Journey Toward Renewal— An Intellectual Biography

Journey Toward Renewal— An Intellectual Biography

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Pentecostal Theology, Volume 24, No. 1, Spring 2002


Book Reviews

Barry L. Callen, Clark H. Pinnock: Journey Toward Renewal— An Intellectual Biography (Nappnee, IN: Evangel Publishing House, 2000). 293 pp.

Reviewed by Charles L. Holman

I Ž nd this book a stimulating if not provocative report of the intellec- tual journey of a major player in Evangelicalism, who has become increas- ingly interesting to those of us in the Pentecostal-Charismatic movement. Barry Callen obviously identiŽ es much with the Wesleyan-Arminian direc- tion in which Pinnock has increasingly moved (and many would say has moved beyond) in his basically sympathetic rehearsal of Pinnock’ s pil- grimage. It is signiŽ cant that in an “ Afterword” at the end of the book, Pinnock expresses his gratitude for the book. He says that he does not “ challenge it in any way” and that the book is “ very sensitive” to his con- cerns and “ free of any kind of slips” (269). Callen faithfully footnotes his sources, including interviews with Pinnock.

The biography is fascinating because it tracks the theological and devo- tional life of one who dares to think for himself critically and coura- geously, if regrettably leaving behind those with whom he formerly felt more comfortable. It is noteworthy that Pinnock’ s theological movement toward a Wesleyan position and “ openness of God” in reference to his understanding of genuine freedom of human choice coincides with a new appreciation of Charismatic renewal. Callen appropriately gives much space to both.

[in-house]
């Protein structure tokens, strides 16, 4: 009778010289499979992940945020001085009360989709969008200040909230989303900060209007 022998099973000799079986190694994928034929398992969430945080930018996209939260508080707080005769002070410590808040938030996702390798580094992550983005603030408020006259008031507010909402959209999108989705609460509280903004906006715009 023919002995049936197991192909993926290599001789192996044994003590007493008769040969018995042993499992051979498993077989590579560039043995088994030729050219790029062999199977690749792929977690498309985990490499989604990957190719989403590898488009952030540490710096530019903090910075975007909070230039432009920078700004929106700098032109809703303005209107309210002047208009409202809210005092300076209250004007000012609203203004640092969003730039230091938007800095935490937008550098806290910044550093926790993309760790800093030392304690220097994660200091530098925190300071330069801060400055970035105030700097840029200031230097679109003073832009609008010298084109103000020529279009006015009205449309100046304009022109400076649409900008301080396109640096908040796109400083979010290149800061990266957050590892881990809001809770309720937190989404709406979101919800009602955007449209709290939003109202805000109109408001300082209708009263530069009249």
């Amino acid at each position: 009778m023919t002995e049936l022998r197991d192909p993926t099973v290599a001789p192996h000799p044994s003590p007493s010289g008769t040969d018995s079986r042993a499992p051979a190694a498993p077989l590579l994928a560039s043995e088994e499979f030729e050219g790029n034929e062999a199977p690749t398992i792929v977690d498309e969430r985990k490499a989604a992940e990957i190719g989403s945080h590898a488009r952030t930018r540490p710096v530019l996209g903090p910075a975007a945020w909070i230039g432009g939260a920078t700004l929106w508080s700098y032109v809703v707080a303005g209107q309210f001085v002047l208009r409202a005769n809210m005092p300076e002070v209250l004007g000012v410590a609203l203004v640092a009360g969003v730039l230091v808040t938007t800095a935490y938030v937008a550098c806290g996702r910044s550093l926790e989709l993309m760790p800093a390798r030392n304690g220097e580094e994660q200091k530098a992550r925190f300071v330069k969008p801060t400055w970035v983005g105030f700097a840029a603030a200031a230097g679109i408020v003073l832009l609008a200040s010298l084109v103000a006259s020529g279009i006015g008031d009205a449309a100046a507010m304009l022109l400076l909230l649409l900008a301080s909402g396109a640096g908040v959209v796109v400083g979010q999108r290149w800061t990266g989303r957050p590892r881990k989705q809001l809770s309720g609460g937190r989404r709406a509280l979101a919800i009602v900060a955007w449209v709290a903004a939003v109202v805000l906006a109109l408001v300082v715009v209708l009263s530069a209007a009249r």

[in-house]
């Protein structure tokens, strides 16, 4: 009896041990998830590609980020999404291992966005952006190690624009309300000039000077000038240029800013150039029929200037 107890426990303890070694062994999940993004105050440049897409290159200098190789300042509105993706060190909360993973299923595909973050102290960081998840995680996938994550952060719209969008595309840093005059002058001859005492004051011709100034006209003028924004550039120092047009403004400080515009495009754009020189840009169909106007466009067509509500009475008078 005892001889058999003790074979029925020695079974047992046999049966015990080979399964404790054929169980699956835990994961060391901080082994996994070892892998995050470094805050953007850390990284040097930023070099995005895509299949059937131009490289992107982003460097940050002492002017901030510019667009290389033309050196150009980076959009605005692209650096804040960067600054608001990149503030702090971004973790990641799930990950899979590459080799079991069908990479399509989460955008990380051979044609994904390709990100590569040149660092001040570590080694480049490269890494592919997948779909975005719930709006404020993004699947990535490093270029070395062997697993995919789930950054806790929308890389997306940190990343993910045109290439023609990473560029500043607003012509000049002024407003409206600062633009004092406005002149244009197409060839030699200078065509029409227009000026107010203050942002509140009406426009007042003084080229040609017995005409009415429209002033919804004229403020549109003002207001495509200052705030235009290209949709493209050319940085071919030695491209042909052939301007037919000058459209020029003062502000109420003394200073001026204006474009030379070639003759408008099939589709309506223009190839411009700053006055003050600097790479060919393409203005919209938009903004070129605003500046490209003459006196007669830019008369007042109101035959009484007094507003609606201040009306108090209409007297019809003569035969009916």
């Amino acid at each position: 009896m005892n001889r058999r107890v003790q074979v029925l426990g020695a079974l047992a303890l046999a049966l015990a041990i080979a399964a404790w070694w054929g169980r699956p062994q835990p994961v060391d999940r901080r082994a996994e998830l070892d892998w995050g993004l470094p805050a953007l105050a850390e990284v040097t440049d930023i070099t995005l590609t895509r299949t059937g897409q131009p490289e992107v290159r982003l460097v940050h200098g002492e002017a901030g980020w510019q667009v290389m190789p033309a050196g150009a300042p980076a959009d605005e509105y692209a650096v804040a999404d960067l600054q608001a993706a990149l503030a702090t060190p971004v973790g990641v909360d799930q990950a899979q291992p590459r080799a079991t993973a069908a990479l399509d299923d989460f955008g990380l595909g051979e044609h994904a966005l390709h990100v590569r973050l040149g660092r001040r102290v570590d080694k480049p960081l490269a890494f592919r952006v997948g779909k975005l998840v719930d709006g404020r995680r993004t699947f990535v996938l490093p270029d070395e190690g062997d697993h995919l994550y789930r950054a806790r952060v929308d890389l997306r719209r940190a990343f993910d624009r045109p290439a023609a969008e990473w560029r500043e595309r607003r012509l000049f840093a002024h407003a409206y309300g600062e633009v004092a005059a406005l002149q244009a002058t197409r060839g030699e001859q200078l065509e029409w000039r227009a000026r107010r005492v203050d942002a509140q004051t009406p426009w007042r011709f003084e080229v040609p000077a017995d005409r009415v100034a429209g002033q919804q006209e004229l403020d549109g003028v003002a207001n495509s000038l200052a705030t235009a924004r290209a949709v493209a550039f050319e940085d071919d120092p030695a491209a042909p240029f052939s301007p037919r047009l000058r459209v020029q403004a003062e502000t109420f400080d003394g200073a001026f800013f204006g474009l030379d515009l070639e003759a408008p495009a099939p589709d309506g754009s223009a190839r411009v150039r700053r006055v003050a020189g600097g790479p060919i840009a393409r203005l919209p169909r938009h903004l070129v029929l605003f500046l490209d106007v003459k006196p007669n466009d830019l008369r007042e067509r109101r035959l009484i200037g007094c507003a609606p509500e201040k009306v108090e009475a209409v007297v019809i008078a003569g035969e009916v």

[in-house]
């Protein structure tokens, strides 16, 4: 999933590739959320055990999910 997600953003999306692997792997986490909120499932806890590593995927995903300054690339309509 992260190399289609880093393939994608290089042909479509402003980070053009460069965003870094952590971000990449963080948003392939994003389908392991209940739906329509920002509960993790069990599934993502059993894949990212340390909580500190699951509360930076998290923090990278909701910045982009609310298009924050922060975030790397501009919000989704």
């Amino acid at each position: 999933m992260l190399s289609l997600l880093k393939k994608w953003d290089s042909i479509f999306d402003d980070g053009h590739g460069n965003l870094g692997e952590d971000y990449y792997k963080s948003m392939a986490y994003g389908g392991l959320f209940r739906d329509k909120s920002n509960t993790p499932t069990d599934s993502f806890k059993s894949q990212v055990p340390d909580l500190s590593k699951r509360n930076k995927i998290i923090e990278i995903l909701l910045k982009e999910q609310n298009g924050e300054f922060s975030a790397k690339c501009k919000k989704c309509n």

Adding to the interest of the book are the several anchor points of indi- viduals who have signiŽ cantly affected Pinnock. Francis Schaeffer was especially important in his early Christian life. Like Schaeffer, Pinnock was strongly rooted in the Reformed tradition, with an emphasis on the authority and inerrancy of the Bible. With F.F. Bruce as his Ph.D. men- tor at the University of Manchester in England, Pinnock was introduced to a somewhat more relaxed view of “ inerrancy.” This was important to his ongoing journey. His dissertation, completed in 1963, was titled “ The

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Concept of the Spirit in the Epistles of Paul.” Others who signiŽ cantly affected Pinnock were C.S. Lewis and Sir Norman Anderson. Later he was to develop a collegial relationship with John Sanders, author of The God Who Risks .

Likewise signiŽ cant in Pinnock’ s journey were the Southern Baptist Convention earlier on, and the InterVarsity Christian Fellowship. The in uences of Trinity Evangelical Divinity School, Regent College, and eventually McMaster Divinity College are also detailed. By way of spir- itual renewal, Canal Street Presbyterian Church in New Orleans and, later, the “ Toronto Blessing” were important. Finding “ charismatic renewal” in progress at the Presbyterian Church in 1967, Pinnock asked for the lay- ing on of hands and “ was Ž lled with the Spirit” (77-8).

Callen properly underscores how both “ Word” and “ Spirit” were cre- atively instrumental in forming Pinnock’ s outlook on what it means to live under the authority of Scripture while being relevant in today’ s world as Christians. More attention is given, however, to Pinnock’ s theological journey. The “ mature” Pinnock is described especially in chapter 4 (“ Unraveling Reformed Scholasticism” ) and chapter 5 (“ Open and Un- bounded” ). Callen shows that the point at which Pinnock has become most controversial is in his emerging view of human freedom and “ open- ness of God” in relation to the doctrine of divine sovereignty. Wrestling with the issues, Pinnock came to question the “ deductive thinking of inerrancy which is rooted in the assumption of total divine control” (92). He saw this as part of a rationalistic (Calvinistic) fundamentalism, which he himself embraced in his earlier years. Pinnock came to believe that while all persons are sinners, each one is also able to respond to God. There is a “ dialectic of divine and human interaction, a relationship of reciprocity” (102). We respond to God and God responds to us. God “ takes risks . . ., yet is endlessly resourceful and competent in working toward his ultimate goals” (127).